At least, in Canada this is usually the case. In that country, about 90% of patients who go to the hospital with AFib are discharged in the ER. In the United States, however, only about 20% go home, with the rest admitted into the hospital. And given that an estimated nearly 3 million people in the U.S. have the disease, that represents quite a burden on our healthcare system.
Dr. Anil Gehi, a cardiologist at the UNC School of Medicine in Chapel Hill, North Carolina, knew it didn’t have to be this way. “If the admission rate is so variable from country to country – and from hospital to hospital – you know there must be something wrong,” he said. Dr. Gehi committed himself to finding out what was wrong and doing what he could to fix it. He soon found significant support, in the form of a $1.7 million grant from the Bristol Myers Squibb Foundation, as part of its mission to promote health equity.
That’s how Dr. Gehi launched the AFib Care Network. The AFib Care Network has multiple approaches to improving AFib care in the community. Hospital ERs are paired with local cardiology AFib specialists so that appropriate patients can be discharged from the ER and set up with an expedited appointment. Primary care physicians, who are the major caregiver for a large number of AFib patients, are trained in best practices for AFib management. And patients are offered the opportunity to educate themselves about AFib to encourage them to get involved in their care and learn to self-manage the disease. Through the efforts, the program has led to a significant reduction in hospital admissions for atrial fibrillation within the UNC Health Care system. The impact has been felt the most among citizens of the state’s underserved communities, who have less access to specialists and are more likely to be treated exclusively by primary care physicians.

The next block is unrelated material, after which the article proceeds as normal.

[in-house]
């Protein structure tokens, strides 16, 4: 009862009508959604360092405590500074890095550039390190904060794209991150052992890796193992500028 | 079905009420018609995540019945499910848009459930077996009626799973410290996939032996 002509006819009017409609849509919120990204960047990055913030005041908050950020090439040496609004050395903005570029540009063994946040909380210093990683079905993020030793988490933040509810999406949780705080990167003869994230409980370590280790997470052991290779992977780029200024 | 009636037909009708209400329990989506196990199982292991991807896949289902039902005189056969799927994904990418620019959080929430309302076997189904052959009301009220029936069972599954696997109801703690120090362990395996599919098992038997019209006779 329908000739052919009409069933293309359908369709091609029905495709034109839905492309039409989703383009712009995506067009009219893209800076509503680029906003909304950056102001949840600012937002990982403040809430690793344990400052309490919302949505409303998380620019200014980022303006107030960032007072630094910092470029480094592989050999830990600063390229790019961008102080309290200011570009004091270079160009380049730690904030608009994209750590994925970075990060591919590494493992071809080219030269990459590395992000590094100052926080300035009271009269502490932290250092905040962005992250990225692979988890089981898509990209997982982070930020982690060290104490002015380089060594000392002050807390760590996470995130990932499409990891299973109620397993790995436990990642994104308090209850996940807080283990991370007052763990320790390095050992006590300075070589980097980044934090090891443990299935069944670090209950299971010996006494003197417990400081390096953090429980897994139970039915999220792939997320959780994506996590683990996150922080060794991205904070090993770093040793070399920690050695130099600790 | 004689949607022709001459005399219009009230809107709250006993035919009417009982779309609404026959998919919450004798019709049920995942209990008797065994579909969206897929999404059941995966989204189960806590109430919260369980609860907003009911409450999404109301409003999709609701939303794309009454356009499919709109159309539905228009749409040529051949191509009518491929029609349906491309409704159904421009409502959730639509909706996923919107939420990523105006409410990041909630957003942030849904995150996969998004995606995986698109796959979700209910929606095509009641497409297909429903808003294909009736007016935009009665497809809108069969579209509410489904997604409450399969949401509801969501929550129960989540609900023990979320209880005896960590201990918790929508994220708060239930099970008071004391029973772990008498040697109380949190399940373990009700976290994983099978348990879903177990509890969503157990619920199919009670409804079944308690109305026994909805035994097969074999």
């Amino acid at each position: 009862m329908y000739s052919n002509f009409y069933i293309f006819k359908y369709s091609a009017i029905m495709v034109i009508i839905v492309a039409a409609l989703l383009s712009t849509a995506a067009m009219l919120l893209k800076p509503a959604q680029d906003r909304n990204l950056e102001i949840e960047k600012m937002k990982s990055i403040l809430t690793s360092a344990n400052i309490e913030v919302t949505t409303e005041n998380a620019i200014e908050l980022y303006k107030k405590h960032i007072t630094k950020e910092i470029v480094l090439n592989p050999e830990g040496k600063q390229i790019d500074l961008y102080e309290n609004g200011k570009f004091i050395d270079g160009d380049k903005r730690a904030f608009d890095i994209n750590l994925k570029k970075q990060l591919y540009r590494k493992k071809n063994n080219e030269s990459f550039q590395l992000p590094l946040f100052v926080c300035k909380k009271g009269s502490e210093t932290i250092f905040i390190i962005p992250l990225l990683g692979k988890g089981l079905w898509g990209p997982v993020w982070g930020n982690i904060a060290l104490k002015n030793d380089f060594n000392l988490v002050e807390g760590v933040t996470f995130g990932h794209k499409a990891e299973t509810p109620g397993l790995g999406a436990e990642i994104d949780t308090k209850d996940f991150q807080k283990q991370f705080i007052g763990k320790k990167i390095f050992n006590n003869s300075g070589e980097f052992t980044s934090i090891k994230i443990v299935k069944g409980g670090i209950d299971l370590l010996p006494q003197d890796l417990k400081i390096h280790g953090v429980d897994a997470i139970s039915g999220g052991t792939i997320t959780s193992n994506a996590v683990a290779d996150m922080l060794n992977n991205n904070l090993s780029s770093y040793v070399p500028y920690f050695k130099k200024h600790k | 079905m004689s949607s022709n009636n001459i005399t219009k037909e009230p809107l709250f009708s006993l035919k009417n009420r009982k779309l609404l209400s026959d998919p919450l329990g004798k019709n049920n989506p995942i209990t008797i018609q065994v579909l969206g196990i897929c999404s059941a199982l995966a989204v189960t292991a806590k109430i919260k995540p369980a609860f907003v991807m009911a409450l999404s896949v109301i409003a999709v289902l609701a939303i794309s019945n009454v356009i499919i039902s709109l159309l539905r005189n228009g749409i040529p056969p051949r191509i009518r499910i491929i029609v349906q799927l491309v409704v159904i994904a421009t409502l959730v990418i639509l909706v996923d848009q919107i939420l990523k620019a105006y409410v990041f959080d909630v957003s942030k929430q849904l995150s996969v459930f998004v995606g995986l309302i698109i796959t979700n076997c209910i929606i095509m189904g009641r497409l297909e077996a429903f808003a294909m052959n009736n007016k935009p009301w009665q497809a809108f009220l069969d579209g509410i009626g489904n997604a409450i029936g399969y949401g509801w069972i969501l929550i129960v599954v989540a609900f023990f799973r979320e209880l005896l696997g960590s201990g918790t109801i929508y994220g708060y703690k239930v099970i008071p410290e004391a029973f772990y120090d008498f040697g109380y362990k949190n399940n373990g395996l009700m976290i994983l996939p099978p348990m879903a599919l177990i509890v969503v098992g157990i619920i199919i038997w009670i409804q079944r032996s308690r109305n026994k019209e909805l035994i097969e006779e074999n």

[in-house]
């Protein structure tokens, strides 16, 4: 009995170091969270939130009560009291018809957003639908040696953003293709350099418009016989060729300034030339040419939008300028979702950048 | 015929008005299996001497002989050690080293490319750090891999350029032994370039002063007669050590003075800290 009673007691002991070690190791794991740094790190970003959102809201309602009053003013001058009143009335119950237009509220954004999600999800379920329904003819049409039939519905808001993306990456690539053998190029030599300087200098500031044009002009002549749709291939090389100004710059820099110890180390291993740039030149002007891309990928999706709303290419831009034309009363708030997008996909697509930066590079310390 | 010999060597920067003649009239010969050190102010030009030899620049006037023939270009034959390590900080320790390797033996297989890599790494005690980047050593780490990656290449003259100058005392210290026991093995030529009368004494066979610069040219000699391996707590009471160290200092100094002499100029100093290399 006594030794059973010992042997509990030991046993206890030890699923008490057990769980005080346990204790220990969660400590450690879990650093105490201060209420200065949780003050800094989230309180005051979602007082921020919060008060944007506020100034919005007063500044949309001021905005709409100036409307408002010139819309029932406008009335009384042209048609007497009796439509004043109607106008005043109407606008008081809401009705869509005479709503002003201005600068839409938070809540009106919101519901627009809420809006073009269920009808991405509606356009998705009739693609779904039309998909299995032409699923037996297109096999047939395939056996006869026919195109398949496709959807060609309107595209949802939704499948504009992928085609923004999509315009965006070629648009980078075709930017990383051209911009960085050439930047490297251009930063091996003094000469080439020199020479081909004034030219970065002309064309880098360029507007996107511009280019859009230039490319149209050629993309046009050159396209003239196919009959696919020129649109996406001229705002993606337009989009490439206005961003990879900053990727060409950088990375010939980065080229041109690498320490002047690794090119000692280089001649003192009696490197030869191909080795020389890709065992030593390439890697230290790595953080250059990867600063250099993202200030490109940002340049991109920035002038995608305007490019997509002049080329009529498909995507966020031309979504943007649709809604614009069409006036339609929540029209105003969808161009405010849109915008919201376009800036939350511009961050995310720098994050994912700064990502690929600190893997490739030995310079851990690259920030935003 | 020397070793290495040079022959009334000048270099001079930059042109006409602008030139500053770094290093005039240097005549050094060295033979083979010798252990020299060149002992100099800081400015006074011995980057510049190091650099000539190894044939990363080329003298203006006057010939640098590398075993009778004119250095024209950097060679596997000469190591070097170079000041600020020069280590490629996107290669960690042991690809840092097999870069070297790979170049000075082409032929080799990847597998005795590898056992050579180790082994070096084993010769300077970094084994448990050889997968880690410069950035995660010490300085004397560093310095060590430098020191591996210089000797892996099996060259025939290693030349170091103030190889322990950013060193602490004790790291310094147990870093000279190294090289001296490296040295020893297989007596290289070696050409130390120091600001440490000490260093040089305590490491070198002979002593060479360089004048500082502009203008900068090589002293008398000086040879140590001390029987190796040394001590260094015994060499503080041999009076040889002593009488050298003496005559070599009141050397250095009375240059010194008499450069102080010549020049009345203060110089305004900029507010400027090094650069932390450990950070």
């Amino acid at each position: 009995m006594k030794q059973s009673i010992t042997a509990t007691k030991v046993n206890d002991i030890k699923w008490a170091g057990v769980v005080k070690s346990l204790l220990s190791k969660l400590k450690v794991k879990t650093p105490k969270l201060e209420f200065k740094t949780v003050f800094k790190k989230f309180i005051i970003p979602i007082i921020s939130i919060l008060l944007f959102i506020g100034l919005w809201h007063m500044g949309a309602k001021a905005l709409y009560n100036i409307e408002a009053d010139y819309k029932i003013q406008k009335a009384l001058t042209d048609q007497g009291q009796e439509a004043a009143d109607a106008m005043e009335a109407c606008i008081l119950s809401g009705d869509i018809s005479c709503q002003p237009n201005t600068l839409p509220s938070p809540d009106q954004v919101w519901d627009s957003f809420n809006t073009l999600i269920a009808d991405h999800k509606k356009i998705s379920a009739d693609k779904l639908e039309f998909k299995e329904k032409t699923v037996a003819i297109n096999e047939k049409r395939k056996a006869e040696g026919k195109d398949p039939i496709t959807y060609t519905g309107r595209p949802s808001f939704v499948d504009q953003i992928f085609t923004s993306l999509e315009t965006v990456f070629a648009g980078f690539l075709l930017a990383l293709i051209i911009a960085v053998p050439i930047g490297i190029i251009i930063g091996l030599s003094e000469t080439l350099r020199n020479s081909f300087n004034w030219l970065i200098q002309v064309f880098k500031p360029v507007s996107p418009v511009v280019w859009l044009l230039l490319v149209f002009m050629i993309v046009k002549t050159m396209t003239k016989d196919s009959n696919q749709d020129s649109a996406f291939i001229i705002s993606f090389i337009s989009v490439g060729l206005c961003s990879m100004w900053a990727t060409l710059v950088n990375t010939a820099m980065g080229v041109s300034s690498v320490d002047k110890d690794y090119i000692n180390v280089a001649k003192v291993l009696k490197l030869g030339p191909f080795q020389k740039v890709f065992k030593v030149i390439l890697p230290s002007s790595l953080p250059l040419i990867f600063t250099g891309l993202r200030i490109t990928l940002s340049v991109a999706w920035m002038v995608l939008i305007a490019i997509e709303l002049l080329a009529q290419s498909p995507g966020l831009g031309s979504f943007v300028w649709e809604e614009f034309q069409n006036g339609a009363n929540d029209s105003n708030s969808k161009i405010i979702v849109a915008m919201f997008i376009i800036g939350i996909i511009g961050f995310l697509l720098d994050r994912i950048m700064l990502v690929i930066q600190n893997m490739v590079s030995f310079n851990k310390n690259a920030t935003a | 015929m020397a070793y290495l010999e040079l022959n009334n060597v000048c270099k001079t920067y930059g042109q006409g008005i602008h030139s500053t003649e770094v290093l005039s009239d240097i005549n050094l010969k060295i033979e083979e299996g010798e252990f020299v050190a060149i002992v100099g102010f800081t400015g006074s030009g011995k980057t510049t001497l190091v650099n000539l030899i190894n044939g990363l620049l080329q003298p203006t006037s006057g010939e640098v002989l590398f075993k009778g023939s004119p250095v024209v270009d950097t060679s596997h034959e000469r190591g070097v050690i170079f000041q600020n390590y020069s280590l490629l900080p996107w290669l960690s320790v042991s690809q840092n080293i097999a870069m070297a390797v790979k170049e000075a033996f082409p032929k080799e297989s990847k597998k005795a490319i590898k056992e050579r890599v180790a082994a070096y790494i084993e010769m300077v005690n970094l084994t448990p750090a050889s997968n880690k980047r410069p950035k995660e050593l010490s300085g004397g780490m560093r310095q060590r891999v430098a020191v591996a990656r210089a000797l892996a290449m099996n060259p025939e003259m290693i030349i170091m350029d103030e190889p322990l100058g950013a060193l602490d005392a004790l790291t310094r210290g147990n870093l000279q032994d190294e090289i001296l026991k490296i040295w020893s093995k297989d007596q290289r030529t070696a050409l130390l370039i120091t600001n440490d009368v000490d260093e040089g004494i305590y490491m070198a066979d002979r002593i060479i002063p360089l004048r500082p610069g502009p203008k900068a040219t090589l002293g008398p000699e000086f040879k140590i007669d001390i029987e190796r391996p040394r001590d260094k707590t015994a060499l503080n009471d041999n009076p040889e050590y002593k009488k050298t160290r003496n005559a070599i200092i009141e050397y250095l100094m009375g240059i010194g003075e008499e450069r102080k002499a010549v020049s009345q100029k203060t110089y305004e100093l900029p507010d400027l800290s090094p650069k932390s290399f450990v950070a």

This translates into being more likely to head to the ER when it’s not necessary. As Dr. Gehi explained: “The AFib treatment guidelines are constantly evolving, and it’s very hard for a primary care physician to keep up. That leads to a lot of care variation. We knew that if we went directly to the primary care community and trained them, we could have a huge impact. So we ended up attacking this issue from two sides: from the patient side, with education and awareness, and from the care side, with streamlining and standardization.”